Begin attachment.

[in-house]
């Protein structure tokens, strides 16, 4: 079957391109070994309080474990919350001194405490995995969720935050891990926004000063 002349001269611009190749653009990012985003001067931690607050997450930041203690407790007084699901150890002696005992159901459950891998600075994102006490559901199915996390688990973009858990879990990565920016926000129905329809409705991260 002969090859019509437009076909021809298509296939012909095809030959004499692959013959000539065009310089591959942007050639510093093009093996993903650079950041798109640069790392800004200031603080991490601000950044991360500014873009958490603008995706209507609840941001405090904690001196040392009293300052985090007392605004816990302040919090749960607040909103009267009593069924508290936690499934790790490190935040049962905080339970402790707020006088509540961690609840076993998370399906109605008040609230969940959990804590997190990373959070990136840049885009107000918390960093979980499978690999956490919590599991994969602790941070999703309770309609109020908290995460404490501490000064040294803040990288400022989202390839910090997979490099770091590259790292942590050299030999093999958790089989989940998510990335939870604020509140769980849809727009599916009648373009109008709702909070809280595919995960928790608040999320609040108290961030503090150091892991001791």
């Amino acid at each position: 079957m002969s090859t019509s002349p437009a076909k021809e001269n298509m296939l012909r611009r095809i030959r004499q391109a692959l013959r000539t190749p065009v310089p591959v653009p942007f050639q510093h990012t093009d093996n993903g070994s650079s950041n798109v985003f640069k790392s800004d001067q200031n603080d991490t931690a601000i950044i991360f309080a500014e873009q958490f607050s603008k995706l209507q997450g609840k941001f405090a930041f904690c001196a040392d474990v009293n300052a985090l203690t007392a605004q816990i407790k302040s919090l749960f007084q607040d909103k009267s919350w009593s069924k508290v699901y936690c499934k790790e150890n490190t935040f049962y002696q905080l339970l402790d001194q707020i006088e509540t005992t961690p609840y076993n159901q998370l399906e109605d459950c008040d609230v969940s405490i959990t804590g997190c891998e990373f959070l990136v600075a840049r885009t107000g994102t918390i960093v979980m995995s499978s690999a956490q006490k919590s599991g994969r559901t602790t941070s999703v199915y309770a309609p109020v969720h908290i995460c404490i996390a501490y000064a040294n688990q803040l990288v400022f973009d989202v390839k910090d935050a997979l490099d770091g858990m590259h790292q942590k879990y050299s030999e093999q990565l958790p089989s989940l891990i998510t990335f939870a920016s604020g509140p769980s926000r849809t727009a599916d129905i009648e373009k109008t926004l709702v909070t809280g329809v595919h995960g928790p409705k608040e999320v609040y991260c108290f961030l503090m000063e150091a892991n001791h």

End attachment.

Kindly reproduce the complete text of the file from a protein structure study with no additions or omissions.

[in-house]
């Protein structure tokens, strides 16, 4: 079957391109070994309080474990919350001194405490995995969720935050891990926004000063 002349001269611009190749653009990012985003001067931690607050997450930041203690407790007084699901150890002696005992159901459950891998600075994102006490559901199915996390688990973009858990879990990565920016926000129905329809409705991260 002969090859019509437009076909021809298509296939012909095809030959004499692959013959000539065009310089591959942007050639510093093009093996993903650079950041798109640069790392800004200031603080991490601000950044991360500014873009958490603008995706209507609840941001405090904690001196040392009293300052985090007392605004816990302040919090749960607040909103009267009593069924508290936690499934790790490190935040049962905080339970402790707020006088509540961690609840076993998370399906109605008040609230969940959990804590997190990373959070990136840049885009107000918390960093979980499978690999956490919590599991994969602790941070999703309770309609109020908290995460404490501490000064040294803040990288400022989202390839910090997979490099770091590259790292942590050299030999093999958790089989989940998510990335939870604020509140769980849809727009599916009648373009109008709702909070809280595919995960928790608040999320609040108290961030503090150091892991001791």
């Amino acid at each position: 079957m002969s090859t019509s002349p437009a076909k021809e001269n298509m296939l012909r611009r095809i030959r004499q391109a692959l013959r000539t190749p065009v310089p591959v653009p942007f050639q510093h990012t093009d093996n993903g070994s650079s950041n798109v985003f640069k790392s800004d001067q200031n603080d991490t931690a601000i950044i991360f309080a500014e873009q958490f607050s603008k995706l209507q997450g609840k941001f405090a930041f904690c001196a040392d474990v009293n300052a985090l203690t007392a605004q816990i407790k302040s919090l749960f007084q607040d909103k009267s919350w009593s069924k508290v699901y936690c499934k790790e150890n490190t935040f049962y002696q905080l339970l402790d001194q707020i006088e509540t005992t961690p609840y076993n159901q998370l399906e109605d459950c008040d609230v969940s405490i959990t804590g997190c891998e990373f959070l990136v600075a840049r885009t107000g994102t918390i960093v979980m995995s499978s690999a956490q006490k919590s599991g994969r559901t602790t941070s999703v199915y309770a309609p109020v969720h908290i995460c404490i996390a501490y000064a040294n688990q803040l990288v400022f973009d989202v390839k910090d935050a997979l490099d770091g858990m590259h790292q942590k879990y050299s030999e093999q990565l958790p089989s989940l891990i998510t990335f939870a920016s604020g509140p769980s926000r849809t727009a599916d129905i009648e373009k109008t926004l709702v909070t809280g329809v595919h995960g928790p409705k608040e999320v609040y991260c108290f961030l503090m000063e150091a892991n001791h």